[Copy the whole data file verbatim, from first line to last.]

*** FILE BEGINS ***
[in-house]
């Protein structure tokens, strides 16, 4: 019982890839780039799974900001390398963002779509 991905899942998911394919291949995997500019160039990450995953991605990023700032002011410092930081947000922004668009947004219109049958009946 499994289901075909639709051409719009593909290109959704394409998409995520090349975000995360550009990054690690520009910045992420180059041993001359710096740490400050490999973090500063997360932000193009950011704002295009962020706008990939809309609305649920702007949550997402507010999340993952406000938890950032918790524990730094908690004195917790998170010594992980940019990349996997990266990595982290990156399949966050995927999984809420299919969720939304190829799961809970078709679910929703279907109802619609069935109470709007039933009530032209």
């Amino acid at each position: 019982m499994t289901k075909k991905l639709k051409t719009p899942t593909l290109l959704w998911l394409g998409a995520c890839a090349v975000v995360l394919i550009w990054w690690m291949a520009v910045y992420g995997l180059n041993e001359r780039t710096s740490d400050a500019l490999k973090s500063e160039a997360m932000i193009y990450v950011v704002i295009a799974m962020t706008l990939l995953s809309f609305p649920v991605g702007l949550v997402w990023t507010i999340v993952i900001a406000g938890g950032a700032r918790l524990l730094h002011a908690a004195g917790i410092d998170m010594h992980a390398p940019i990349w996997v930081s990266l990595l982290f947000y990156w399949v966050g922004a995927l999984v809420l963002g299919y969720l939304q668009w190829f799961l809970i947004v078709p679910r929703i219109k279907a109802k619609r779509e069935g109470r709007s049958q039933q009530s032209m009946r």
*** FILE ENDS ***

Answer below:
[in-house]
């Protein structure tokens, strides 16, 4: 019982890839780039799974900001390398963002779509 991905899942998911394919291949995997500019160039990450995953991605990023700032002011410092930081947000922004668009947004219109049958009946 499994289901075909639709051409719009593909290109959704394409998409995520090349975000995360550009990054690690520009910045992420180059041993001359710096740490400050490999973090500063997360932000193009950011704002295009962020706008990939809309609305649920702007949550997402507010999340993952406000938890950032918790524990730094908690004195917790998170010594992980940019990349996997990266990595982290990156399949966050995927999984809420299919969720939304190829799961809970078709679910929703279907109802619609069935109470709007039933009530032209």
């Amino acid at each position: 019982m499994t289901k075909k991905l639709k051409t719009p899942t593909l290109l959704w998911l394409g998409a995520c890839a090349v975000v995360l394919i550009w990054w690690m291949a520009v910045y992420g995997l180059n041993e001359r780039t710096s740490d400050a500019l490999k973090s500063e160039a997360m932000i193009y990450v950011v704002i295009a799974m962020t706008l990939l995953s809309f609305p649920v991605g702007l949550v997402w990023t507010i999340v993952i900001a406000g938890g950032a700032r918790l524990l730094h002011a908690a004195g917790i410092d998170m010594h992980a390398p940019i990349w996997v930081s990266l990595l982290f947000y990156w399949v966050g922004a995927l999984v809420l963002g299919y969720l939304q668009w190829f799961l809970i947004v078709p679910r929703i219109k279907a109802k619609r779509e069935g109470r709007s049958q039933q009530s032209m009946r």